Staying a weekend with friends, after joining a “Teekentour” at the Rijksmuseum Amsterdam, the next challenge was a portrait painting workshop. This workshop was offered at another Dutch museum.
The Haags Historisch Museum, The Hague’s Historical Museum, can be found near the more famous Mauritshuis. The museum is located in the former 17th century Sebastian Guild Hall, which once belonged to one of the local civil guards groups.
As in Amsterdam, the guards here loved having their portraits painted. Preferably as action men, grouped around a table with or without splendid dinner. Or shown taking important decisions, like having their modern Sebastian Guild Hall built.
Visitors can now admire the militia paintings – called Schuttersstukken in Dutch – in one of the museum’s rooms. At least two of these paintings were created by local artist Jan van Ravesteyn. Mr van Ravesteyn ensured he painted himself in. He was not just a well-paid, well-connected, successful artist, but also a Guild member.
Mr van Ravesteyn not only painted group portraits. He also painted fellow citizens, Prince Maurice and other members of the Nassau family, dignitaries, court officials and wealthy burghers. A selection of his portraits can be admired in an exhibition at the museum. “Faces of the Dutch Golden Age” can be visited till the 9th of April 2017.
Together with 11 other people, I filed into the museum’s café which is located in the former cellars. Here our teacher welcomed us and asked how experienced we all were. Fortunately, I was not the only one with no experience in painting portraits.
The group did include several painters specializing in landscapes or modern art and oil painting techniques. Our teacher Ms Wielders and her assistant were experienced museum educators and professional artists.
Before we started, Ms Wielders went into portrait painting: form of a head, distances of eyes and other important bits and pieces, lines, three-quarter, expressions, etc. We received a handy poster containing crucial info to take home. It was the first of many items included in this afternoon workshop.
After the short introduction, we were taken to the temporary exhibition full of impressive portraits by Jan van Ravesteyn. Here we received a short introduction to van Ravensteyn’s art, skills, techniques.
While our teacher explained, we were told to start sketching portraits we liked, using the drawing board, paper and pencil, handed out in the café. As at the Rijksmuseum, the group was sketching while visitors milled around. However, these visitors were extremely polite, did not peer over shoulders to see what we were up to, did not offer unwanted critical remarks.
While we were drawing, we received a short guided tour through the exhibition, finishing with a visit to the Schutterstukken in a nearby room. During the short tour, our teacher pointed out details, asked questions, gave advise. Of course, we stopped in front of the banner with a portrait of a young boy. This is van Ravensteyn’s portrait of Hugo Grotius, aged sixteen.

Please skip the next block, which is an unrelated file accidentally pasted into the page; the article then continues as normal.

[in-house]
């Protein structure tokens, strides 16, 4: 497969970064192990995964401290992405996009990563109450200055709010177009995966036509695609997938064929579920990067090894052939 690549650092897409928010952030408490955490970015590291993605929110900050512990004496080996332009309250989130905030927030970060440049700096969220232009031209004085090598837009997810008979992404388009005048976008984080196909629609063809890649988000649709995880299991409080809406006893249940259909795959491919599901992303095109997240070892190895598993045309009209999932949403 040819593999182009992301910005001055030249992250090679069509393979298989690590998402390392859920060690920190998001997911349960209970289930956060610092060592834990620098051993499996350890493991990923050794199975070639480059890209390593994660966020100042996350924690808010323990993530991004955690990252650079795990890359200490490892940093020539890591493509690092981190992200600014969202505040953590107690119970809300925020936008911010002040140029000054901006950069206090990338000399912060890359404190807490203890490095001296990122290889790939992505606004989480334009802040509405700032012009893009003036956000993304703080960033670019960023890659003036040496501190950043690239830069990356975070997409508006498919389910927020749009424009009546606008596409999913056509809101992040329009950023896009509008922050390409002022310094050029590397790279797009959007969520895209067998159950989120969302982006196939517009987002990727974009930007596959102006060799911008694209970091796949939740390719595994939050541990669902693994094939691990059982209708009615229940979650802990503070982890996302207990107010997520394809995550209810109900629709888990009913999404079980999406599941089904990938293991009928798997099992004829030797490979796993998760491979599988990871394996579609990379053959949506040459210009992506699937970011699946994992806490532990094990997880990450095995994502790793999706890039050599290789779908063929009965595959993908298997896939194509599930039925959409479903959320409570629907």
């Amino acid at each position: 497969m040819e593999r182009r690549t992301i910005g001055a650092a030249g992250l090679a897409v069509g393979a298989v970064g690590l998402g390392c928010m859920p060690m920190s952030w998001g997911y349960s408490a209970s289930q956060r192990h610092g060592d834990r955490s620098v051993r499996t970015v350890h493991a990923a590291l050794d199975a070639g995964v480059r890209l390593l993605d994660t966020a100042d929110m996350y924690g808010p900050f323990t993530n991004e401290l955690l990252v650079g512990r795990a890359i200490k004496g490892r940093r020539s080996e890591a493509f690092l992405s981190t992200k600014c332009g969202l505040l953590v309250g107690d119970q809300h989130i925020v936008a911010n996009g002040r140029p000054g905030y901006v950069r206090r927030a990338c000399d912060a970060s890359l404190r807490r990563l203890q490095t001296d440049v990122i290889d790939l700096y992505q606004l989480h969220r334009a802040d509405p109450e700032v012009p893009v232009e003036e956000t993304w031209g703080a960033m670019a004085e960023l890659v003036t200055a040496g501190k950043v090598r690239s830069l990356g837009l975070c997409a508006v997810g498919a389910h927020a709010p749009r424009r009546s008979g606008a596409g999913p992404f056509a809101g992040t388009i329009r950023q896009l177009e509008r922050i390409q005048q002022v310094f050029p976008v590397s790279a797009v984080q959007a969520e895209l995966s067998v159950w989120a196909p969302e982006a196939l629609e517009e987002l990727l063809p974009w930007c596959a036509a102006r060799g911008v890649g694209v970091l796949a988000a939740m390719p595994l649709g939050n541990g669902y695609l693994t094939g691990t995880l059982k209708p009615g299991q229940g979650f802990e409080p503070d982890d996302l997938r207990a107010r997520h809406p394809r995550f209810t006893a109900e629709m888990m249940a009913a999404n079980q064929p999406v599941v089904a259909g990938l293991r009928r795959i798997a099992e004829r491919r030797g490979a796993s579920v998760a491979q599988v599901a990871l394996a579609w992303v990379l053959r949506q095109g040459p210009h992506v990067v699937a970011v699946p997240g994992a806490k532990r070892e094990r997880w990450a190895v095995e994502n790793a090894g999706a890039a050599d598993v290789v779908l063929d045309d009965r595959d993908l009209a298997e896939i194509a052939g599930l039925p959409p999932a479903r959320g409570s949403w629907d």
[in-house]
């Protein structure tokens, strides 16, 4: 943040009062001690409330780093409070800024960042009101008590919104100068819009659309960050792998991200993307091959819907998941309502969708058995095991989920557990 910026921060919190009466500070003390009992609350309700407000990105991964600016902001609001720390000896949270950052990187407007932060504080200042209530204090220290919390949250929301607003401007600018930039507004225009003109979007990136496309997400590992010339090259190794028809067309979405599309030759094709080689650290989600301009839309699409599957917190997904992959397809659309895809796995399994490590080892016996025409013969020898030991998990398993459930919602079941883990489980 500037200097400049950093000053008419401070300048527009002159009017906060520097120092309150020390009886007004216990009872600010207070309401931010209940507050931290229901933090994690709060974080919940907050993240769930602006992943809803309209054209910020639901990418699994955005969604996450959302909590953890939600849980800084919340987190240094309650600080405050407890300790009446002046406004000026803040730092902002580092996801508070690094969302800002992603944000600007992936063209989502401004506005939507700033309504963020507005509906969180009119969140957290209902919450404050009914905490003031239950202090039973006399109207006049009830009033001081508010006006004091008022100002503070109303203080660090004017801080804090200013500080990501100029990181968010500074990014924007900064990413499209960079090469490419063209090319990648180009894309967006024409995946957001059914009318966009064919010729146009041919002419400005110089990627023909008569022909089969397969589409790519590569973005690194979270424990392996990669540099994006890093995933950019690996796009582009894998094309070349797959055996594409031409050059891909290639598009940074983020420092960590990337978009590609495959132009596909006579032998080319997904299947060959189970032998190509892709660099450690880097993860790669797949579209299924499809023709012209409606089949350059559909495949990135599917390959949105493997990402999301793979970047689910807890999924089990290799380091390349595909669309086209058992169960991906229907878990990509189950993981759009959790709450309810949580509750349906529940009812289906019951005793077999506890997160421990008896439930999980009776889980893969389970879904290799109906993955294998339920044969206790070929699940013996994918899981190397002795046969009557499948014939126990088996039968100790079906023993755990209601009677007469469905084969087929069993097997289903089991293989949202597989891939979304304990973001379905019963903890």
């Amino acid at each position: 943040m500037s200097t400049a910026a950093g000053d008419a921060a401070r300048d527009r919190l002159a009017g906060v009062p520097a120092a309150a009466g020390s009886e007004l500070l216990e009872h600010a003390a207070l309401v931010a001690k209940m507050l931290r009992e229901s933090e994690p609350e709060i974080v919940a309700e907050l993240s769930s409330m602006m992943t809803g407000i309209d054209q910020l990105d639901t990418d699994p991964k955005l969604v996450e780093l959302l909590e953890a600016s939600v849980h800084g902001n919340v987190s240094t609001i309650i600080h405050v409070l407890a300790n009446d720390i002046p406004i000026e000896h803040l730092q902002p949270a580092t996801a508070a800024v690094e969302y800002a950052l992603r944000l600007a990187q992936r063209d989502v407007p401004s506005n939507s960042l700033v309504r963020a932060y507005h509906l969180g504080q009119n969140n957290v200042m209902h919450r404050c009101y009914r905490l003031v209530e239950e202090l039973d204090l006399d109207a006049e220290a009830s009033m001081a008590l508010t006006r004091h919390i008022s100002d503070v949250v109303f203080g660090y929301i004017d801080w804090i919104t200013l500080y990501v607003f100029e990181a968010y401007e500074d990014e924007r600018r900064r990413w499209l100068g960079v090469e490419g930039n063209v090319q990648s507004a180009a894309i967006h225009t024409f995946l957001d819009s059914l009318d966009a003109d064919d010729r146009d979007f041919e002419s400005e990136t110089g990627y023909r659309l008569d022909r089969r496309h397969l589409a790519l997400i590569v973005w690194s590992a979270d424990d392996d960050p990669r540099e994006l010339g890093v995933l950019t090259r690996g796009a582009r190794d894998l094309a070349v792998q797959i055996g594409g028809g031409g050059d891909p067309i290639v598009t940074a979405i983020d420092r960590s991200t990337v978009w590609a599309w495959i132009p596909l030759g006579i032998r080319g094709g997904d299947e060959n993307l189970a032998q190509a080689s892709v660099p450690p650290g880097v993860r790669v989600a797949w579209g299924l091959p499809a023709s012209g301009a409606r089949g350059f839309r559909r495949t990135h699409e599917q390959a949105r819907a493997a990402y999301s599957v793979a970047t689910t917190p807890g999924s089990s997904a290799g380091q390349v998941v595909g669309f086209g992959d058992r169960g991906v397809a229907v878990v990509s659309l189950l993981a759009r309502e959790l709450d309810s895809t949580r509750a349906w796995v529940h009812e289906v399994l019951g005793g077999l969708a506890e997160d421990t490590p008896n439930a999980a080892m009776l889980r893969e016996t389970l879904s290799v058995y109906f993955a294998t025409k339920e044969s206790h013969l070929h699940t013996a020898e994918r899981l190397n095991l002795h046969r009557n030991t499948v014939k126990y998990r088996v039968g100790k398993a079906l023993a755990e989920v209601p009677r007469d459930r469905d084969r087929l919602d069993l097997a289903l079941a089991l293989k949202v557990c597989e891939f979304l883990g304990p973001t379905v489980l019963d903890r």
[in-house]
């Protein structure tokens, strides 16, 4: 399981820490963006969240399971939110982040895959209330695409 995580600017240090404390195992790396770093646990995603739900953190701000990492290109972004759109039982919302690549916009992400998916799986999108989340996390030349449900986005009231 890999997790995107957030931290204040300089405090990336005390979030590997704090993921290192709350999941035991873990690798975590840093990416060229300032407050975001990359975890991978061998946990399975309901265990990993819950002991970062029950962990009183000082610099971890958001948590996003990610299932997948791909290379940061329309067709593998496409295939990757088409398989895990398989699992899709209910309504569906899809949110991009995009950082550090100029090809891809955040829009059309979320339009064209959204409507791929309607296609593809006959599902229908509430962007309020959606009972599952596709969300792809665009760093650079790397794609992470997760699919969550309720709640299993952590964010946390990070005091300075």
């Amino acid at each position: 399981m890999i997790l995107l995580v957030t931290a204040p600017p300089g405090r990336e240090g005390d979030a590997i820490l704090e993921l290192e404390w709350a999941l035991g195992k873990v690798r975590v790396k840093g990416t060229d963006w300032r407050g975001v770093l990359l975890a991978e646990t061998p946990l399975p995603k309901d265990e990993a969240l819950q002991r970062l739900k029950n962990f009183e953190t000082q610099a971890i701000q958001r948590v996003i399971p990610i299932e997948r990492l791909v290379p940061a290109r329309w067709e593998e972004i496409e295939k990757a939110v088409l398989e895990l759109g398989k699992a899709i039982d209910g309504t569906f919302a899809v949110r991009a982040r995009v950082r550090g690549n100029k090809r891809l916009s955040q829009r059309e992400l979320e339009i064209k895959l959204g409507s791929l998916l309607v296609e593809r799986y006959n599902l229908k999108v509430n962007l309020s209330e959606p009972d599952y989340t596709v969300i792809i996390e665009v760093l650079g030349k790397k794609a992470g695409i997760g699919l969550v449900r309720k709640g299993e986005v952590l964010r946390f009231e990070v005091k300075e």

Half an hour of sketching later, we were taken downstairs again. At the back of the museum is a small building which is now used for workshops. It combines state-of-the-art teaching material like computer screens, with chandeliers and ornate fireplaces. Coffee, tea, cookies were waiting for us.
Tables covered in oil-cloth were also ready, as were materials for professional portrait painters. These included brushes, glasses of water, canvas, gouache, paper napkins – whatever we might need.
The information for this afternoon’s workshop had instructed us to wear suitable clothes (in case of paint or water spills), as well as taking along a photo or other example we wanted to paint. Plenty had brought along snaps of family members, though some tried their hands at newspaper photos (Dick Bruna and Miffy), and in my case a Rijksmuseum postcard of a Renaissance portrait bust.
Over two hours later, after trying out materials and techniques, getting used to the paint and mixing colours (my portrait got a bad case of jaundice), making mistakes and having the teachers try to save our great works of art …
While drinking cups of coffee, accidentally washing brushes in tea, eating loads of cookies – definitely no workshop for slimmers – and after much dedicated hard work … All portraits were put on display. Good points were discussed, tips from fellow artists mulled over, inspiration shared – before we all went home with our more or less mirror-image portraits in the kind of style much removed from professional Jan van Ravesteyn.
As the Rijksmuseum teacher in Amsterdam would sum up: “One doesn’t end up painting like van Ravesteyn in a three-hour-long workshop, while using gouache on canvas for the first time.” But it was loads of fun!
Haags Historisch Museum, the exhibition “Faces from the Dutch Golden Age” can be visited till the 9th of April. This museum is one of several in The Hague, which offer a combi-ticket to several local museums, including the Mauritshuis.